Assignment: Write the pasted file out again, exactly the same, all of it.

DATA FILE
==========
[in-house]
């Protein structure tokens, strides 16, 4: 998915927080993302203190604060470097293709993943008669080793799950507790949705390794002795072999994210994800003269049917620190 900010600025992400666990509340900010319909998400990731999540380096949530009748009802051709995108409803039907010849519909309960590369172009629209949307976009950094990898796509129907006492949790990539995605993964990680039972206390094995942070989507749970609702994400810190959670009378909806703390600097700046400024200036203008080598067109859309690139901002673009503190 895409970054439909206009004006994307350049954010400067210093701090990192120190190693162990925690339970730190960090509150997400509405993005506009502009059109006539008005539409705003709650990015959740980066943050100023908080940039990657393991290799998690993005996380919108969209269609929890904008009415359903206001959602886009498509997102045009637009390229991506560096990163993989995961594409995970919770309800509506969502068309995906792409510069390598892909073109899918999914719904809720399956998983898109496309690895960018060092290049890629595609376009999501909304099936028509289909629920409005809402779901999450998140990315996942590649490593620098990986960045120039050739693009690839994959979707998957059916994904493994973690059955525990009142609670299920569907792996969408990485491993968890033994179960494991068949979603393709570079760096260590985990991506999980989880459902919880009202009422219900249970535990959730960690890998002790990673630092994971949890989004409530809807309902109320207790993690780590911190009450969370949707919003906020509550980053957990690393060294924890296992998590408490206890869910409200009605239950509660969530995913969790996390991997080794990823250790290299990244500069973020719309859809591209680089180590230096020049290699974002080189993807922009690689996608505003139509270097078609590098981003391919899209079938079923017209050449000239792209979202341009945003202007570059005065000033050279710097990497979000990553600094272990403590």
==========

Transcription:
[in-house]
């Protein structure tokens, strides 16, 4: 998915927080993302203190604060470097293709993943008669080793799950507790949705390794002795072999994210994800003269049917620190 900010600025992400666990509340900010319909998400990731999540380096949530009748009802051709995108409803039907010849519909309960590369172009629209949307976009950094990898796509129907006492949790990539995605993964990680039972206390094995942070989507749970609702994400810190959670009378909806703390600097700046400024200036203008080598067109859309690139901002673009503190 895409970054439909206009004006994307350049954010400067210093701090990192120190190693162990925690339970730190960090509150997400509405993005506009502009059109006539008005539409705003709650990015959740980066943050100023908080940039990657393991290799998690993005996380919108969209269609929890904008009415359903206001959602886009498509997102045009637009390229991506560096990163993989995961594409995970919770309800509506969502068309995906792409510069390598892909073109899918999914719904809720399956998983898109496309690895960018060092290049890629595609376009999501909304099936028509289909629920409005809402779901999450998140990315996942590649490593620098990986960045120039050739693009690839994959979707998957059916994904493994973690059955525990009142609670299920569907792996969408990485491993968890033994179960494991068949979603393709570079760096260590985990991506999980989880459902919880009202009422219900249970535990959730960690890998002790990673630092994971949890989004409530809807309902109320207790993690780590911190009450969370949707919003906020509550980053957990690393060294924890296992998590408490206890869910409200009605239950509660969530995913969790996390991997080794990823250790290299990244500069973020719309859809591209680089180590230096020049290699974002080189993807922009690689996608505003139509270097078609590098981003391919899209079938079923017209050449000239792209979202341009945003202007570059005065000033050279710097990497979000990553600094272990403590």